After the egg hunt we did some team building and ate BBQ together that had been prepared behind the office outside in the yard. We talked about the differences between how Easter is celebrated in America compared to Moldova. It was a nice celebration and I understood maybe about half of what was going on in the conversation most of the time.
More celebrations to possibly come next week… it’s not over just yet. Paste blajinilor (Memorial Easter) is next weekend when people go to the cemetery with food and wine to visit with family and friends and remember those who have passed.
This is a continuation from the previous post, “Preparations leading up to Easter in Moldova“… In anticipation of celebrating Easter known as Paște [Pa-sh-tay] in Romanian, the day finally arrived with waking up before the sun made an appearance. My host dad and I left the house around 5:00 am with a basket of food that was prepared for us to go to one of the church’s in the center of the city.
As we were walking in the dark, we could hear all the church bells ringing throughout the city. You could feel the anticipation of the day that was ahead of us as we passed many people coming and going throughout the town with their lit candles and prepared baskets of foods.
Once we got to the church it was quite the scene as many people were coming and going out of the gate carrying their baskets and the numerous beggars with their hands open and pleading for money. I tried to stay close to my host dad as we made our way in and I tried to take in this new experience.
For this tradition, each family prepares a display on the ground or in a basket which includes special sweet bread (pasca), red colored eggs, wine, meat, and a burning candle. It was quite an impressive sight as many people stood behind their candle-lit arrangements expectantly waiting as the church bells rang in the near-dawn darkness.
We didn’t have to wait long for the priest and his attendants to make their way through our line as the priest dipped a large basil branch into a bucket of water carried by a young attendant and splashed generous amounts of holy water over the us and the food as a traditional blessing.
After the food had been blessed we made our way into the church where my host dad put each candle where you pray for health, each one representing his family as well as my family in the US. I followed my host dad into the church and watched him and the many others pay their respects to the various saints and Jesus who was at the front and center of the church. We each lit candles from the front of the church – my host mom told me later that the flame from those candles came from Jerusalem.
Once we left the church we made our way home in the dark along with a candle and the food that had been blessed. It is customary to eat this food first thing in the morning, so we made our way home where my host mom had prepared the table so we could all eat together.
Once we made it back to the apartment, I had a few unknown surprises I had not heard about before we ate our early blessed meal together…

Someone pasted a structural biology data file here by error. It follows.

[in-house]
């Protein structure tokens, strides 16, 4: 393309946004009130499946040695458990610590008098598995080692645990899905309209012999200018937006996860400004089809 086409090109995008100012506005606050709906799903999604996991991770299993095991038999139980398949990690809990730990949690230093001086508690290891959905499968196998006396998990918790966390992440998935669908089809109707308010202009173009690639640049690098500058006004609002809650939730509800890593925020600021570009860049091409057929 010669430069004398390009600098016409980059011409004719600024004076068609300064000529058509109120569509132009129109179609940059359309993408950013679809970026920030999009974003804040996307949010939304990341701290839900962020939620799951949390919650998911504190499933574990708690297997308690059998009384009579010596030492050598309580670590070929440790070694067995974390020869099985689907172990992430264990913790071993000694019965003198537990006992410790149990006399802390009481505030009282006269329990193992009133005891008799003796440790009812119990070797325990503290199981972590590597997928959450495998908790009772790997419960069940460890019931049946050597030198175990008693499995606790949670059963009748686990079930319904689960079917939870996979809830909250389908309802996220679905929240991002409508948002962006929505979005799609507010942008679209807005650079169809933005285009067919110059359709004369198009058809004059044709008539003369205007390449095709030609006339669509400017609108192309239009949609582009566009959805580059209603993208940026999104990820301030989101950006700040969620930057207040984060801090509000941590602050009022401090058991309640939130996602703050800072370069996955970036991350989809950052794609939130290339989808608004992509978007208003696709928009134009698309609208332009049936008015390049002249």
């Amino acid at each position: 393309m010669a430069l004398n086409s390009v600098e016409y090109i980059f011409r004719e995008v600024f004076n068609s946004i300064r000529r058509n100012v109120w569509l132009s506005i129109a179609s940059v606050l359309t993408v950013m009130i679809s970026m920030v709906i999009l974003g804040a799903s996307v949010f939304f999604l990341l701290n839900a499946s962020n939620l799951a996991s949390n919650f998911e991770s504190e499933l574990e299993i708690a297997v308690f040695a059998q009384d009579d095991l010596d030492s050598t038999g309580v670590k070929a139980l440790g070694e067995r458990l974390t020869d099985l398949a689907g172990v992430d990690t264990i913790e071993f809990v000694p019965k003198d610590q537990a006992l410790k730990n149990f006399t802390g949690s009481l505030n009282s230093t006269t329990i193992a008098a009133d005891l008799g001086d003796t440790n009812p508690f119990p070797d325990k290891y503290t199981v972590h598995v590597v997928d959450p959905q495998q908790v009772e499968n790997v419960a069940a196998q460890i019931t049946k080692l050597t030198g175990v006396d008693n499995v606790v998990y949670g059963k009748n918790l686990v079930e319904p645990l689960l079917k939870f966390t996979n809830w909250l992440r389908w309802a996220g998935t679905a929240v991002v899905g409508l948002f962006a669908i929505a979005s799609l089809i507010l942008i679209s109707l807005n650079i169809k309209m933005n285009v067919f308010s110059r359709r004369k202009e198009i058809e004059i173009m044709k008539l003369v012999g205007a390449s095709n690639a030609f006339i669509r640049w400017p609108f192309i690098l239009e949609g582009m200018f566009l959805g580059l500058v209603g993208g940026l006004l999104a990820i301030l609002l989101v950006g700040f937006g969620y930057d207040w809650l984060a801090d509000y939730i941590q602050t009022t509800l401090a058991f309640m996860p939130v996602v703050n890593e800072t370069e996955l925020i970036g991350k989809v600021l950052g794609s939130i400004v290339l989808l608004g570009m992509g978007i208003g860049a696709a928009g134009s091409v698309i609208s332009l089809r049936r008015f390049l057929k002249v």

Then we finally sat down to our first masa (dinner) of the day where we ate the food that had been blessed at the church… cold meat and all.
One of my new favorite things is the traditional game with the red hard boiled eggs. Before eating, each person chooses an egg and it starts with two people where one hits their egg over the other one to see which one cracks, the one whose egg does not crack continues the game to the next person until the last person’s egg is not cracked and they are the winner.
After our 6:00 am meal we all took a little rest and went back to bed for a little bit before coming back together for another meal a few hours later.
After this second meal, I left to visit my work partner and her family and had my next meal with them. Since it was such a beautiful day, we got to eat together outside.
I even got to meet a new kind of animal that we had eaten that day – a first for me. My work partner’s father raises nutria, they are kind of like a cross between a beaver and river rat – it’s really hard to explain. This was one of the first conversations my work partner and I had when we met… imagine having that conversation in Romanian.
After eating more than I normally could handle we went for a nice walk…
I made my way home after this to have my next and final meal with my host family. This was my 4th large meal of the day… and at this point I was apparently done photographing for the day.
Now that we have celebrated Easter, instead of greeting people with the typical greeting “Buna ziua” (good day), for forty days after Easter people will greet each other with “Hristos a înviat” (Christ is risen) with the response of “Adevărat a îviat” (Truly He has risen).
So far, this has been my favorite celebration here in Moldova. I have enjoyed the day with my host family and work partner’s family and the adventures and food I got to experience.
…Do you think that the celebrations stopped there? Think again… more to come next!
A few weekends ago I met my friend Katie in Chisinau and we made our way to her village which is about an hour and a half from the capital and is located along the Nistru river, not far from Transnistria.